Foster Family Coalition is a unified voice dedicated to improving the quality of life for children and youth in care by supporting foster families’ well-being. During the summer, FFC operates Camp Connections, an outdoor adventure territorial camp for approximately 100 at risk children. Camp Connections promotes traditional knowledge and fosters cultural respect. Funding from the United Way NWT will help to upgrade kitchen appliances so healthy nutritional and traditional options can be served.

The Soup Kitchen, Hay River, NT – Soup Kitchen, Food Bank and Food Rescue

The Soup Kitchen is open for three lunch meals per week and provides a food hamper service in a limited capacity. In addition, a food rescue and recycling program takes usable food past its best before date—that is still safe—to include in soup kitchen meals. The Soup Kitchen averages 552 hot lunches per month and 30-36 hampers per week. With the lunch population changing, more moms are coming with their school aged and preschool children. The Soup Kitchen helps roughly 130 adults and 52 children.

Inuvik Homeless Shelter, Inuvik, NT – Homeless Shelter

The Inuvik Homeless Shelter is a refuge for those in need. It is the only means of emergency shelter for single men and women in the Beaufort Delta’s regional centre and can provide temporary housing for up to 25 adults. The Shelter provides its clients with an alcohol and drug free environment and a safe place to live. Currently, the Shelter is only open during the daytime for 4 days a week (in addition to being open every night). On the other days, clients must leave the Shelter at 10:00 am and are not able to return until 6:00 pm, even in the coldest weather. With United Way NWT funding, the Shelter will remain open on additional days to provide a safe place for clients to spend the day, as an alternative to being on the street. This will also allow staff to assist clients in accessing services that are only open during daytime hours.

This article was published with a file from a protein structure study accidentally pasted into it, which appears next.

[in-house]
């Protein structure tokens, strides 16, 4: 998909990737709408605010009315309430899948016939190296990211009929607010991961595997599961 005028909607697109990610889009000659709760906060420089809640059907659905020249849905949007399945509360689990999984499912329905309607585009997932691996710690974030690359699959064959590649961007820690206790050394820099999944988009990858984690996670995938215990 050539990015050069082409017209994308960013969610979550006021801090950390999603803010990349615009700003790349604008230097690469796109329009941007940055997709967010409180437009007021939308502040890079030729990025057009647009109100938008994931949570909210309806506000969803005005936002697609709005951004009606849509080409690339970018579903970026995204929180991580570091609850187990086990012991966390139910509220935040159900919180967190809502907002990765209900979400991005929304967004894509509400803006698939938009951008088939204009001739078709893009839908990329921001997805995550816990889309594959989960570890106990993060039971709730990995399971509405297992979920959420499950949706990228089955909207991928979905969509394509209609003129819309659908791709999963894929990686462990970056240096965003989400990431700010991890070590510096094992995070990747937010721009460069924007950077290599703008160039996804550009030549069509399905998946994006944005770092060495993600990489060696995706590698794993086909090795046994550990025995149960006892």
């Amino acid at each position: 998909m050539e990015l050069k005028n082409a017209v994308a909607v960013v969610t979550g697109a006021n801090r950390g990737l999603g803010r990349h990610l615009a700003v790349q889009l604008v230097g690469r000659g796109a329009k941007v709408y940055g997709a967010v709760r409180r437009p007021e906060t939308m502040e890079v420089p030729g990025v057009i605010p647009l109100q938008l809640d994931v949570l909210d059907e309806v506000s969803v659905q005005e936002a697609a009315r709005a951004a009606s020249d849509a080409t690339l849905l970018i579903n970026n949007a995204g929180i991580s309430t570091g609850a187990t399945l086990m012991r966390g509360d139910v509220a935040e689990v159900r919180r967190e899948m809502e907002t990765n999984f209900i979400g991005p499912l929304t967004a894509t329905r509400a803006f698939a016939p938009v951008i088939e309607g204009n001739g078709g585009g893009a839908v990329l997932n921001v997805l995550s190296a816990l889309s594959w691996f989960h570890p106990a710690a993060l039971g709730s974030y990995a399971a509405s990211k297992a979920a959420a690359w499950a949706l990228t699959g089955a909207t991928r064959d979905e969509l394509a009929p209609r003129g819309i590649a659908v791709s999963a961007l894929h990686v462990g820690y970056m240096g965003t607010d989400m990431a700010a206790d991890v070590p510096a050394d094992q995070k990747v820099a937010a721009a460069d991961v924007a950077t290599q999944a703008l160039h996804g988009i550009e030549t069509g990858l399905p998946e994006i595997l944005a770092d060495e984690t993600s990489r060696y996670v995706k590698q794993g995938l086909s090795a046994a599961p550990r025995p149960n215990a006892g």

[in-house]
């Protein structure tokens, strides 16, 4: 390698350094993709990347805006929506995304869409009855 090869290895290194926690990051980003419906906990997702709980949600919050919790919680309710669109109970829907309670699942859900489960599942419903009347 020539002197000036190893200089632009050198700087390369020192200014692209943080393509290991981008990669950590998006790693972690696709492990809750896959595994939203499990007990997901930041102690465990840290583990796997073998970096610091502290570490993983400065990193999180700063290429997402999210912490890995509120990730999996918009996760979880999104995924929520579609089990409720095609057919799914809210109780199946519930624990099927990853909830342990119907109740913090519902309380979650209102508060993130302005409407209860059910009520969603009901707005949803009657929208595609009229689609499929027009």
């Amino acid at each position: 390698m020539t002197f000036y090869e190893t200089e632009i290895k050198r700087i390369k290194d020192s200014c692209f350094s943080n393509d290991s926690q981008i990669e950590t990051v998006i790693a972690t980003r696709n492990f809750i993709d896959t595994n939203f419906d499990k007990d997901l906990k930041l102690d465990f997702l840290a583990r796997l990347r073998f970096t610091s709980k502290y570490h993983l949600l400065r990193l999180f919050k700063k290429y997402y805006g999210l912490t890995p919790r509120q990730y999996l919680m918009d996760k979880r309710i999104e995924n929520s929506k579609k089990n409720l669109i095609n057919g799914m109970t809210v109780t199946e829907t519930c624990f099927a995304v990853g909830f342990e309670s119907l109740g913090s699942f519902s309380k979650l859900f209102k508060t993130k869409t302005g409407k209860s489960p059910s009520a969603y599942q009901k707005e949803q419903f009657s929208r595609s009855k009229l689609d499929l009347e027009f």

Inuvik Youth Centre, Inuvik, NT – Youth Drop-In Program

The Inuvik Youth Centre supports Inuvik youth by providing a welcoming and holistic facility to deliver progressive programming that promotes and encourages integrity, accountability, respect, acceptance and responsibility. The Drop-In program is a safe space for youth aged 5-18 years old to hang out, seek support and develop their individual strengths. It is the only free activity for youth to participate in after school and on the weekends. The Drop-In program is an essential service in Inuvik and was accessed over 4,000 times in 2013/14 with numbers increasing every year.

Northern Youth Leadership, Pan-territorial – Northern Youth Gana River Summer Camp

The week-long Northern Youth camp provides 10 girls aged 11-13 from across the NWT the opportunity to explore northern diversity, learn outdoor leadership and traditional skills, and gain self-confidence in a fun, safe, nurturing environment. The Gana River Camp is held at the Gana River Lodge in the Mackenzie Mountains of the Sahtu Region. Campers spend a week hiking, fishing and learning bush skills from skilled leaders and local elders, while making new friends, gaining confidence and having fun.

NWT Breast Health/Cancer Support Group, Pan-territorial – Breast Health and Cancer Support

The NWT Breast Health/Breast Cancer Action Group will support NWT breast cancer patients by producing an updated Breast Surgery booklet. The booklet provides plain language information for newly diagnosed breast cancer patients to help them understand treatment options and gain a sense of control over their cancer journey. The Action Group will also engage NWT women in taking charge of their breast health by revising and distributing its Caring For Yourself plain language breast health booklet. Recent changes in breast cancer screening policies in the NWT and nationally have rendered the original Caring For Yourself booklet obsolete.